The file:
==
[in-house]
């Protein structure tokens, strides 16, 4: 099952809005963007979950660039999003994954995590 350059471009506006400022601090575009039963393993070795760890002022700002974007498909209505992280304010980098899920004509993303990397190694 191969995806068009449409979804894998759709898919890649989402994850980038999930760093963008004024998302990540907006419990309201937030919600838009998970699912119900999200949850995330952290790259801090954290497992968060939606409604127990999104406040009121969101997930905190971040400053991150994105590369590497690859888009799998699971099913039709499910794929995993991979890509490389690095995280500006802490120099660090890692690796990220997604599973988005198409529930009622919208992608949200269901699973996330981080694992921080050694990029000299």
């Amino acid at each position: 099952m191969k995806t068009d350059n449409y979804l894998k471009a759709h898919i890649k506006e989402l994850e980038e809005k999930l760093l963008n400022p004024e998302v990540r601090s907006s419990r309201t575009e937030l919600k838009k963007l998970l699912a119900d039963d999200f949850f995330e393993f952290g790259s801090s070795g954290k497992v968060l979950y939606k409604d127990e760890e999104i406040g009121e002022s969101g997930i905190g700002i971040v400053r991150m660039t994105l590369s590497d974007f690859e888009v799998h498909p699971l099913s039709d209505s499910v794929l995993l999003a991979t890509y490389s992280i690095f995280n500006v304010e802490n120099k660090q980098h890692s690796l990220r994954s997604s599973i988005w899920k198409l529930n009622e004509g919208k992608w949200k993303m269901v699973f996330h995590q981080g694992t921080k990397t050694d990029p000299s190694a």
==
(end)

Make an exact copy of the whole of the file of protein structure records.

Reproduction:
[in-house]
């Protein structure tokens, strides 16, 4: 099952809005963007979950660039999003994954995590 350059471009506006400022601090575009039963393993070795760890002022700002974007498909209505992280304010980098899920004509993303990397190694 191969995806068009449409979804894998759709898919890649989402994850980038999930760093963008004024998302990540907006419990309201937030919600838009998970699912119900999200949850995330952290790259801090954290497992968060939606409604127990999104406040009121969101997930905190971040400053991150994105590369590497690859888009799998699971099913039709499910794929995993991979890509490389690095995280500006802490120099660090890692690796990220997604599973988005198409529930009622919208992608949200269901699973996330981080694992921080050694990029000299």
């Amino acid at each position: 099952m191969k995806t068009d350059n449409y979804l894998k471009a759709h898919i890649k506006e989402l994850e980038e809005k999930l760093l963008n400022p004024e998302v990540r601090s907006s419990r309201t575009e937030l919600k838009k963007l998970l699912a119900d039963d999200f949850f995330e393993f952290g790259s801090s070795g954290k497992v968060l979950y939606k409604d127990e760890e999104i406040g009121e002022s969101g997930i905190g700002i971040v400053r991150m660039t994105l590369s590497d974007f690859e888009v799998h498909p699971l099913s039709d209505s499910v794929l995993l999003a991979t890509y490389s992280i690095f995280n500006v304010e802490n120099k660090q980098h890692s690796l990220r994954s997604s599973i988005w899920k198409l529930n009622e004509g919208k992608w949200k993303m269901v699973f996330h995590q981080g694992t921080k990397t050694d990029p000299s190694a």